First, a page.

His Holiness the 14th Dalai Lama: No one is sucking anyone’s tongue

A now-infamous video circulating on the Internet shows the Dalai Lama at an unspecified, undated public event hugging an Indian boy, before kissing him on the lips and inviting him to suck his tongue. The widespread visceral revulsion at what His Holiness did is appropriate and not a social media overreaction.

According to ABC News, “In Tibet, sticking out your tongue has been a traditional greeting since the 9th century and is seen as a form of respect.” On 10 April, the Dalai Lama’s office made a short and terse statement, claiming that he “teases people he meets in an innocent and playful way, even in public and before cameras.”

Yet the Dalai Lama is not talking about the boy’s tongue, but his own. The tongue is an extremely intimate and sensitive organ in all cultures. Buddhism often urges us to see things as they are, without embellishment or projection. I do not believe for one minute than in any culture, such an intimate and private organ as the tongue is just there to be sucked or licked as commonly as shaking hands or hugging.

The visceral, gut revulsion felt by so many at a grown man inviting intimate oral contact with a young boy is not the result of cancel culture, Chinese psy-ops brainwashing, or anti-Tibetan racism. It is the natural human moral instinct to sense that in any society, physical contact with the tongue is something for sexual, adult, mutually consenting encounters, and cannot be equated to culturally variable greetings like forehead touching or kisses on the cheeks.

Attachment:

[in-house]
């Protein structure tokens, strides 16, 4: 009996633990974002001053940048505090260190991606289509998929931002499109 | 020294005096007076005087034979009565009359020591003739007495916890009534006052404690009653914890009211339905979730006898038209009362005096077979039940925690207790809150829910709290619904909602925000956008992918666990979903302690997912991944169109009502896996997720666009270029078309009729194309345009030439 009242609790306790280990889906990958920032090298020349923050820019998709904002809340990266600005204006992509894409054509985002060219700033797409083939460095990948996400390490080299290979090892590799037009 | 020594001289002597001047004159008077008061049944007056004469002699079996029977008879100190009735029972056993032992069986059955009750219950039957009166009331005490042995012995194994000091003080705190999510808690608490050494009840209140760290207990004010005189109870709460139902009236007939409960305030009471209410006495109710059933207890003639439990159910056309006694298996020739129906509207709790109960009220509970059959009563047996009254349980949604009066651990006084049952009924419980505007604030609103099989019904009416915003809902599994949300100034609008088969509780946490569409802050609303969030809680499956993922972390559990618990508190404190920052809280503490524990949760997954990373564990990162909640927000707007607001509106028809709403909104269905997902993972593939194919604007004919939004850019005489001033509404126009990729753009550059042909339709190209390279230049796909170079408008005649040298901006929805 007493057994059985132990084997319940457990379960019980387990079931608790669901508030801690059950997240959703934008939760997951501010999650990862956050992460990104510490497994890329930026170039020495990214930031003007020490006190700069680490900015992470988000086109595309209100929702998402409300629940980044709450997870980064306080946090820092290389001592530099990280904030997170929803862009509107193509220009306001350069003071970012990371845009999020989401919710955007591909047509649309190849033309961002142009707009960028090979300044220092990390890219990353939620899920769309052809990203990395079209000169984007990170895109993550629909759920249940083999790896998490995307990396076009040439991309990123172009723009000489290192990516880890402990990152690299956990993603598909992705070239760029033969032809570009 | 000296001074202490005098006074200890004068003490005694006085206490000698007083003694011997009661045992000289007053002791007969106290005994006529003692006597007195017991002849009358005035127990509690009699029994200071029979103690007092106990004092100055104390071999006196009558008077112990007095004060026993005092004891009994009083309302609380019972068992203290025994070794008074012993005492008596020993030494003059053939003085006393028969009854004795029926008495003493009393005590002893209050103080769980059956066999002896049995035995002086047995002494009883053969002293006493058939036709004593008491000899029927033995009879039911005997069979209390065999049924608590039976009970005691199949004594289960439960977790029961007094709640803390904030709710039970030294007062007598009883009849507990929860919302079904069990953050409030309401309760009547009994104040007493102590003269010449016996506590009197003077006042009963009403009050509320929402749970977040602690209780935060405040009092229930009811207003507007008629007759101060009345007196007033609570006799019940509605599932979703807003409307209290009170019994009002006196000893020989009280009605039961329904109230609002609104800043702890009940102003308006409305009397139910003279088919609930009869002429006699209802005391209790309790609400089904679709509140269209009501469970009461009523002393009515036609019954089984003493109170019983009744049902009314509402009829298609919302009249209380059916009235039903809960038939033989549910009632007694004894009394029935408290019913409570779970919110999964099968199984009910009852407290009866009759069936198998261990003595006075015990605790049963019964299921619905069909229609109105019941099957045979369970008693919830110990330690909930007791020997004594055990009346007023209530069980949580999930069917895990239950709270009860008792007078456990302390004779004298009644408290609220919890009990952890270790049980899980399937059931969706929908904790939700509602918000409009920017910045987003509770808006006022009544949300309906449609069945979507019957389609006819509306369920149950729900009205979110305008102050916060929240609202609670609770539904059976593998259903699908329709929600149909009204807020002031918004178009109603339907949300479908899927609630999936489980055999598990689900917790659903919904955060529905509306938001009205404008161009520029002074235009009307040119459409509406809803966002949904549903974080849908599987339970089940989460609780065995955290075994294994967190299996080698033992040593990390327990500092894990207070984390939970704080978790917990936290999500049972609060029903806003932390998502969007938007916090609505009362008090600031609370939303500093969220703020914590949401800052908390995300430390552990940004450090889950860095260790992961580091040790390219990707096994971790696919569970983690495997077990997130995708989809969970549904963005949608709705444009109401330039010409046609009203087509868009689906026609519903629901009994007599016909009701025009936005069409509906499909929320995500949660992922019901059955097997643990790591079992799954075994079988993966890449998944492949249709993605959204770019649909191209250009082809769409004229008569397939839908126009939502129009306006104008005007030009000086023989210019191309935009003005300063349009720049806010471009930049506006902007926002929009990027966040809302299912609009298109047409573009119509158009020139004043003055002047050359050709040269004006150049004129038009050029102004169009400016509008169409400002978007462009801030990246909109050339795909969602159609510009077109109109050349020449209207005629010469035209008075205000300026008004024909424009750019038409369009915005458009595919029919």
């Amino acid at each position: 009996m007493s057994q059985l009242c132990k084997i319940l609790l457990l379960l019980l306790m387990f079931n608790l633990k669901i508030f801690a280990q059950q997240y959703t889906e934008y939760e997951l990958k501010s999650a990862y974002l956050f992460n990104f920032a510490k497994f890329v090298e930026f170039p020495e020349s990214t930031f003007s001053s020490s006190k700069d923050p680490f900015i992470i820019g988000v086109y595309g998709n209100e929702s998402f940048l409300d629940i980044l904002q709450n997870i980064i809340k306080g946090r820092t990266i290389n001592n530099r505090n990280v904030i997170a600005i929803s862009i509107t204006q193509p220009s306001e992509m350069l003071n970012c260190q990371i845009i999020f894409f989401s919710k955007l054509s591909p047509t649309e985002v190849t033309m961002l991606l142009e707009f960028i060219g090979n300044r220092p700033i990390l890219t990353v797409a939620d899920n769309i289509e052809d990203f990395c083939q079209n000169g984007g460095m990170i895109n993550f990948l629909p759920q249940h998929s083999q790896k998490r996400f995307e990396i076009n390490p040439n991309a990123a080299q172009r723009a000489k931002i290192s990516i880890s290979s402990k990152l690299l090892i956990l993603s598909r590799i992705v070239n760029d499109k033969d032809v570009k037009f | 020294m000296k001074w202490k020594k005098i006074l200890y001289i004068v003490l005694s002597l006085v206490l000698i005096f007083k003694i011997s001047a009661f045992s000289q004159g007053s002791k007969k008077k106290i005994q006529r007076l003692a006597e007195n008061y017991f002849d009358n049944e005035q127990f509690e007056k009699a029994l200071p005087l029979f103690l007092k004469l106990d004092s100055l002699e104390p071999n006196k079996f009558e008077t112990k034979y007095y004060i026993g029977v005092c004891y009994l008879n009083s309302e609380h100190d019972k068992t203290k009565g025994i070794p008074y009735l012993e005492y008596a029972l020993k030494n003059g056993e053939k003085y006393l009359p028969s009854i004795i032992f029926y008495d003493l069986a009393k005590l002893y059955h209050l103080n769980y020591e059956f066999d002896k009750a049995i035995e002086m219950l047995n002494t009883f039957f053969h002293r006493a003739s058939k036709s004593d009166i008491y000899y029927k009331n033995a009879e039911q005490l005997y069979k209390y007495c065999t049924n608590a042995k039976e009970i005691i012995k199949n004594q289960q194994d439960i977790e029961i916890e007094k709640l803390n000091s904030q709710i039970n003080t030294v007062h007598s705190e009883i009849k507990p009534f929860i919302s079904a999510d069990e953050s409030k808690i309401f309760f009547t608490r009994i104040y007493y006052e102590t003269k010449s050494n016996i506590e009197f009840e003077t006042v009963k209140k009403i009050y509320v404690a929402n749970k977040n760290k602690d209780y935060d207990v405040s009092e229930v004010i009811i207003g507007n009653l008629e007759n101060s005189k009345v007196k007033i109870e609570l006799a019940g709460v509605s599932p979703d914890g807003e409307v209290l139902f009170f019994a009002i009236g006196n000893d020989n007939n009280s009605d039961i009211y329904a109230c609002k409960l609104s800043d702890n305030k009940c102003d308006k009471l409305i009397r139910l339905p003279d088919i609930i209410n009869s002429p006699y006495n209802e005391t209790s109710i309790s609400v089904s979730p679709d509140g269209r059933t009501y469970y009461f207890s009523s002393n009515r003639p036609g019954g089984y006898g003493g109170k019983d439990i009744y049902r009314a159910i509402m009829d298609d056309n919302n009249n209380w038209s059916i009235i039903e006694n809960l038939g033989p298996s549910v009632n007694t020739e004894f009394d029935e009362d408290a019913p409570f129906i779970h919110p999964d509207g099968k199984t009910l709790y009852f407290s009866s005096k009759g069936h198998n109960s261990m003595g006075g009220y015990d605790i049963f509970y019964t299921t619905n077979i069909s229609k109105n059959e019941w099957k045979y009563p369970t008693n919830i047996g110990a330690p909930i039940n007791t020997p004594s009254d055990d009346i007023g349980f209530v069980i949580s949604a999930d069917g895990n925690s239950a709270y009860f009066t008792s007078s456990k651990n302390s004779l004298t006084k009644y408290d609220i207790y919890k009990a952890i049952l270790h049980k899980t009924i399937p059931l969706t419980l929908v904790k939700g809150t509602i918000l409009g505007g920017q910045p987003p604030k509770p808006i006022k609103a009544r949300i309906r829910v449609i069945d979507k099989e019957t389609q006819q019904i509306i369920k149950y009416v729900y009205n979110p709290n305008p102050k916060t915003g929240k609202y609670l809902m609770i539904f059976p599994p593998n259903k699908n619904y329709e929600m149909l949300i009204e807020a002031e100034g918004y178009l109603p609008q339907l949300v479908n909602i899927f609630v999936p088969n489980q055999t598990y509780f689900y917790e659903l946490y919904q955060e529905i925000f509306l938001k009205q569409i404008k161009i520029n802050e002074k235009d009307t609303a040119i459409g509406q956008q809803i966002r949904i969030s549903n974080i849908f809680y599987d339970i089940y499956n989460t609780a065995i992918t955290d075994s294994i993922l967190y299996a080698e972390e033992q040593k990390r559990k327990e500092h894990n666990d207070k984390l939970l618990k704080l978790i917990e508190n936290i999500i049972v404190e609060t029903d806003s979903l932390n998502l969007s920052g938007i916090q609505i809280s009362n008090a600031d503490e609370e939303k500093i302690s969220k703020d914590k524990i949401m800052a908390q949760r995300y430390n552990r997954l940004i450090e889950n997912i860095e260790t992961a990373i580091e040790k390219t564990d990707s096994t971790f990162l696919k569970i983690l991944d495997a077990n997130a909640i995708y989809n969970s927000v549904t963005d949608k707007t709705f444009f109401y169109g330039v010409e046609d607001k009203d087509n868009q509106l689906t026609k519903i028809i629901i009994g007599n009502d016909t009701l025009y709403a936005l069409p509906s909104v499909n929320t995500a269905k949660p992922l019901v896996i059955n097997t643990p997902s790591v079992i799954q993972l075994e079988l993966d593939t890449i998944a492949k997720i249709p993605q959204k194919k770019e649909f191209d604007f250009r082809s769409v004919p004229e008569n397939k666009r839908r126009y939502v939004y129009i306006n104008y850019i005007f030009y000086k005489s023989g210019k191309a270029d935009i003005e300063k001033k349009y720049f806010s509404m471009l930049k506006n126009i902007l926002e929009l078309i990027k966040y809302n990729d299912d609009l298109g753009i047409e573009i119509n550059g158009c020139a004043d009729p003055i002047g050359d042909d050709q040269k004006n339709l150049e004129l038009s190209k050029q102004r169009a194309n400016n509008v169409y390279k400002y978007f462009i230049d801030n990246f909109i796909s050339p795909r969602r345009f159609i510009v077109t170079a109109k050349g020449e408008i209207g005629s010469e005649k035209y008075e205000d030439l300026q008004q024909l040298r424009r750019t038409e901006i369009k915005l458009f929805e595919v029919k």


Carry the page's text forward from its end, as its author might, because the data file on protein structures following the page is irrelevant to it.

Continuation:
Enquires should immediately be made by the Dalai Lama’s office, as well as his students and supporters, about the optics involved with showing an 87-year-old man, especially a Buddhist leader that is familiar with Western norms and contemporary sensibilities, make such an eyebrow-raising invitation to a boy. 

It is unimaginable that the Dalai Lama, who prides himself (and whose supporters uphold him) as a model of a teacher comfortable, familiar, and at ease with modern life, would not know that interacting with a human tongue is overwhelmingly reserved for adult contexts far removed from the safe space that children should expect to enjoy.

Of course, His Holiness is old, and miscommunication on part of an elderly man is to be expected. Had his office more rapidly confirmed that this was a matter of old age, the situation would have won more compassion. The responsibility of clarity should therefore fall on those around him and assisting him, fast. 

In the eyes of any mature adult with common sense, to “tease” an underage boy about an intimate body part is the furthest from an innocent gesture. At best, this fiasco was the result of a clumsy handling of a meet-and-greet with a child and a careless solicitation of oral contact (which an underage kid cannot consent to). 

The broader context of sexual abuse within Vajrayana institutions does not bode well for this incident’s ramifications. Accusations made toward Vajrayana leaders that have overstepped boundaries have often been countered with the insistence that the accusers’ or purported victims’ perceptions are faulty, or that incidents were anecdotal without hard evidence, and therefore baseless. Neither argument can be applicable here.

What is needed immediately is clarity.

Ignorance abounds in regard to consent, personal boundaries, and the nature of abuse, intended or unintended. Fortunately, ignorance can be remedied, and the sincerely repentant can reform. To remain wilfully ignorant is to remain complicit in something deeply immoral, offensive, and repugnant.

See more

Statement (His Holiness the Dalai Lama of Tibet)
Dalai Lama apologises after video circulates online of Tibetan spiritual leader kissing a young boy and asking him to ‘suck my tongue’ (ABC News)
Dalai Lama apologises for asking boy to suck his tongue (SCMP)

Support Our Dharma Work